There remains no evidence, to this day, that antifa or leftists played any significant role in fomenting the Capitol riot. FBI Director Christopher A. Wray testified the following week to that effect. Around the same time, Johnson conceded to the New York Times that the piece he cited “might be a flawed part of the evidence, but why exclude it?” Maybe because it fertilized a baseless conspiracy theory that was already catching on?
The other main example of this involves other suggestions of government agents, specifically, provoking the attack — with Carlson this time endorsing the theory himself more explicitly.
In June, Carlson homed in on a report from another guest — this time a man, Darren Beattie, who had been fired by the Trump White House for appearing on a panel with a prominent white nationalist. Beattie had written a piece for his website making a remarkable claim: that government documents themselves pointed to their own agent provocateurs participating in Jan. 6.
The logic: Federal indictments declined to identify certain people they cast as taking part in the riot — unindicted co-conspirators. Ipso facto, these were probably government agents who were being protected, which mean the FBI effectively organized the riot.
That might sound like an oversimplification. But it’s what Carlson said repeatedly.
“The government calls those people unindicted co-conspirators,” Carlson said. “What does that mean? Well it means that, in potentially every single case, they were FBI operatives.”
He added that “it turns out that this ‘white supremacist’ insurrection was, again, by the government’s own admission in these documents, organized at least in part by government agents.”
Reps. Matt Gaetz (R-Fla.) and Marjorie Taylor Greene (R-Ga.) soon promoted the theory.
Except that wasn’t what the documents showed at all. As was quickly noted, including in this space, experts said the government literally cannot describe government agents as unindicted co-conspirators. And there are plenty of other valid reasons to avoid naming someone in an indictment, including the fact that you don’t want to impugn people you haven’t yet charged.
As he did this week, Carlson went so far as to feature specific supposed agent provocateurs — a “Person Two” and a “Person Three” who were named in the indictment of Thomas Caldwell. He asked why they hadn’t been charged alongside Caldwell and then answered his own question: “You know why: They were almost certainly working for the FBI.”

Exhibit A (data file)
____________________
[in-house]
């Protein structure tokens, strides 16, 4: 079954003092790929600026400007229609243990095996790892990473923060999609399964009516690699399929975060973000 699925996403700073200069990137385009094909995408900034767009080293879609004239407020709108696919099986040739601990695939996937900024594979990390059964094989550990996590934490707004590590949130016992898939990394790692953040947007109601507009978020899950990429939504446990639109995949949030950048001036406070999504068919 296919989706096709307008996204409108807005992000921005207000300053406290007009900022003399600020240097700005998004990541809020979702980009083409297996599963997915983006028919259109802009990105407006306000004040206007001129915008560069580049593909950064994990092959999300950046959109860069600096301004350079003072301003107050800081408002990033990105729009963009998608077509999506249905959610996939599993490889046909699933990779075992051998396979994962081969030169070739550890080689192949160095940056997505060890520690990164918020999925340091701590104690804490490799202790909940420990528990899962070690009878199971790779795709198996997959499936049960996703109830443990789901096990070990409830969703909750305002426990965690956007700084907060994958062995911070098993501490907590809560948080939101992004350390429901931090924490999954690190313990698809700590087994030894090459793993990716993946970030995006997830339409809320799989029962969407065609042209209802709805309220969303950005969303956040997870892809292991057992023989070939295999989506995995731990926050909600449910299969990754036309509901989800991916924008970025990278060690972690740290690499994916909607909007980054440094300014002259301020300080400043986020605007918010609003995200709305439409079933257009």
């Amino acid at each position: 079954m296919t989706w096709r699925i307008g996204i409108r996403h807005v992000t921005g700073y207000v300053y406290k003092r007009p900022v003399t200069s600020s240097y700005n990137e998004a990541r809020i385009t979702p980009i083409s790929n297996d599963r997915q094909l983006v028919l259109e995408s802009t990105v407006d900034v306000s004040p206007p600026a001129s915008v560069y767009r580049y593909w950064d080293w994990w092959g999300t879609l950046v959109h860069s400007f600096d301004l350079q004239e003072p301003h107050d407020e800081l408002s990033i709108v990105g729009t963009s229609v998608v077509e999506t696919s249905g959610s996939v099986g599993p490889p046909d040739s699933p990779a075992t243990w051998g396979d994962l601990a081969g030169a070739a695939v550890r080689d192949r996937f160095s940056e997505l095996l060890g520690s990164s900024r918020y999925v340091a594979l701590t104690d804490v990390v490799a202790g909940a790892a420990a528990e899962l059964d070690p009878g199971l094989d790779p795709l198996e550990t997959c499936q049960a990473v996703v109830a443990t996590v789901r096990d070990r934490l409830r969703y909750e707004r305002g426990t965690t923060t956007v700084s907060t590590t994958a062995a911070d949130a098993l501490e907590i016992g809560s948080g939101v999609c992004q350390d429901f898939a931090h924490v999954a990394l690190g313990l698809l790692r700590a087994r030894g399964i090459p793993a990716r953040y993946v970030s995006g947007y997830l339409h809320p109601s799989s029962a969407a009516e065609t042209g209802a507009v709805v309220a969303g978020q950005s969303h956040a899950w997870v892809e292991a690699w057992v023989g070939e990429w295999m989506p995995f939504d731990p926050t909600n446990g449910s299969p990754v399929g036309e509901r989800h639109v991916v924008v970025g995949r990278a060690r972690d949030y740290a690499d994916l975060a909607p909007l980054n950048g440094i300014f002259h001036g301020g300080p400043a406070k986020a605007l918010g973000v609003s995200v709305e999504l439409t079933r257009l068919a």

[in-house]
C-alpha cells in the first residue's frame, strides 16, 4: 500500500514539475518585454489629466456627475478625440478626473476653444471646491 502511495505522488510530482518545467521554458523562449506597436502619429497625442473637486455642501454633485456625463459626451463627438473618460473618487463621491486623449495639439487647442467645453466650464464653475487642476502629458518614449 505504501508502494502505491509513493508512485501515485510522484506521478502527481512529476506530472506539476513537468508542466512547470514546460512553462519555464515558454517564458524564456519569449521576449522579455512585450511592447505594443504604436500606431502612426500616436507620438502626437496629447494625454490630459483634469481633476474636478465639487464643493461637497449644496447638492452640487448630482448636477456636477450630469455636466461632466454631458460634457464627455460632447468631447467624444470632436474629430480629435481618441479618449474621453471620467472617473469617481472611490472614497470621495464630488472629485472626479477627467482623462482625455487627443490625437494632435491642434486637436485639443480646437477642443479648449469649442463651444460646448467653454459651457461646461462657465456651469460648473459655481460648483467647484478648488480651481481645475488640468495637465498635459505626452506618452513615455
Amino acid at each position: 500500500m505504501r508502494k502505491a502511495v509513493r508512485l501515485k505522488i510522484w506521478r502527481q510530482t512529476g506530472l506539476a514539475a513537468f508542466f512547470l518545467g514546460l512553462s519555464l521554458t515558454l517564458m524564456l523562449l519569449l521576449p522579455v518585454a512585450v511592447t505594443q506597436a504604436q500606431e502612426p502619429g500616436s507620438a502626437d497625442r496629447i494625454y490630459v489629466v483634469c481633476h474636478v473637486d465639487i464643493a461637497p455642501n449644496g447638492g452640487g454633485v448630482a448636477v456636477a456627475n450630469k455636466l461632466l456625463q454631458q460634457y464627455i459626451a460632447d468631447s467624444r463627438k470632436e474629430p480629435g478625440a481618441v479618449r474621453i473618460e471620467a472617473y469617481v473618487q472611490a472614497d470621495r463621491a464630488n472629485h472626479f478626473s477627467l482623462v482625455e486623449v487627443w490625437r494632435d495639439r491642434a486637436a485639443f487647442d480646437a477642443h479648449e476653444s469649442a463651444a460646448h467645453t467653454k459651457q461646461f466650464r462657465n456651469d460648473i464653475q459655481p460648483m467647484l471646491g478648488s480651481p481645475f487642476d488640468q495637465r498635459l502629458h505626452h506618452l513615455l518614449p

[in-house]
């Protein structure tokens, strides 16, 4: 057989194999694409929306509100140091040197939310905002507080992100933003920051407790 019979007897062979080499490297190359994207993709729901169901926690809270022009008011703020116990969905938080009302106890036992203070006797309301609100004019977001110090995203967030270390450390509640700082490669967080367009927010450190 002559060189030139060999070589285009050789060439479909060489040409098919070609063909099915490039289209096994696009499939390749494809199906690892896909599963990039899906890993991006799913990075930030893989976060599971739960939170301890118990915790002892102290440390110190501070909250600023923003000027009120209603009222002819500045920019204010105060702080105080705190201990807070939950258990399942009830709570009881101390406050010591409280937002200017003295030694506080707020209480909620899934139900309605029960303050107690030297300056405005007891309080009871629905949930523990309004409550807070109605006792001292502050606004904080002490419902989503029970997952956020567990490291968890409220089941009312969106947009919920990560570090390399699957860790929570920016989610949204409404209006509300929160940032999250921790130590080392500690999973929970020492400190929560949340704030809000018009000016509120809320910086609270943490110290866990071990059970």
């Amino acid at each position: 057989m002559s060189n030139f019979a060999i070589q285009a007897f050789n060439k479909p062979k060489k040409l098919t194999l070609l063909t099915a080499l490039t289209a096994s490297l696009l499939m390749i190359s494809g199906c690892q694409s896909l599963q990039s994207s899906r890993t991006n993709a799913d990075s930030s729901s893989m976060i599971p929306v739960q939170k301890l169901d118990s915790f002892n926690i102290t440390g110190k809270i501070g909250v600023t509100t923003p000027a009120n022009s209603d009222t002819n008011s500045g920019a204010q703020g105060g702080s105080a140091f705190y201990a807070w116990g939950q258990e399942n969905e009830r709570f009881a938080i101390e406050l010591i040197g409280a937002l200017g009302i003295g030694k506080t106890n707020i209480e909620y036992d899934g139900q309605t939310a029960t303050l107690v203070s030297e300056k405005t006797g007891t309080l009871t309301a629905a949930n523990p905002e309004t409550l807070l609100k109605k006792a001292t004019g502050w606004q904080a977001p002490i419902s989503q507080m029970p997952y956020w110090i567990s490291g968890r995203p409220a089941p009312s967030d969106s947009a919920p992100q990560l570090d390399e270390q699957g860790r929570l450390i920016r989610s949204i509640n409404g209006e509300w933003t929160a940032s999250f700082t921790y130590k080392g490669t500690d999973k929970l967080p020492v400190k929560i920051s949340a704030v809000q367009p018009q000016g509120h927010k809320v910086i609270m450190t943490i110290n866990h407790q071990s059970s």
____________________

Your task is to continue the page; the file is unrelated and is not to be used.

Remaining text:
But the context of the indictment strongly suggested “Person Two” was, in fact, Caldwell’s wife, Sharon. Despite going to the Capitol with him, she was not otherwise named in the indictment. The indictment also said Caldwell lived with “Person Two,” that they stayed in the same hotel room and that they snapped selfies together — which lined up with contemporaneous social media posts Thomas Caldwell wrote about his wife.
Anyone who actually examined the indictment would have surmised this was very likely a family member, but Carlson chose to air this specific example as being someone who was “almost certainly working for the FBI.”
(Carlson and Beattie have since pointed to another specific person who they suggest might be a government agent. The theory, similar to the above examples, again rests on the fact that the person hasn’t been indicted and was egging people on — video shows him repeatedly encouraging people to go to the Capitol. A PolitFact review last month found this claim to be unproven and highly speculative, and it should probably be measured against the rest of these claims.)
In another twist that might be amusing were it in another context, Carlson in early October welcomed both Thomas and Sharon Caldwell on his show, using the opportunity to cast them as victims of overzealous government prosecution.
This would’ve seemed a golden opportunity to get to the bottom of whether Sharon Caldwell was, in fact, a government agent participating in that plot. But Carlson didn’t ask about it.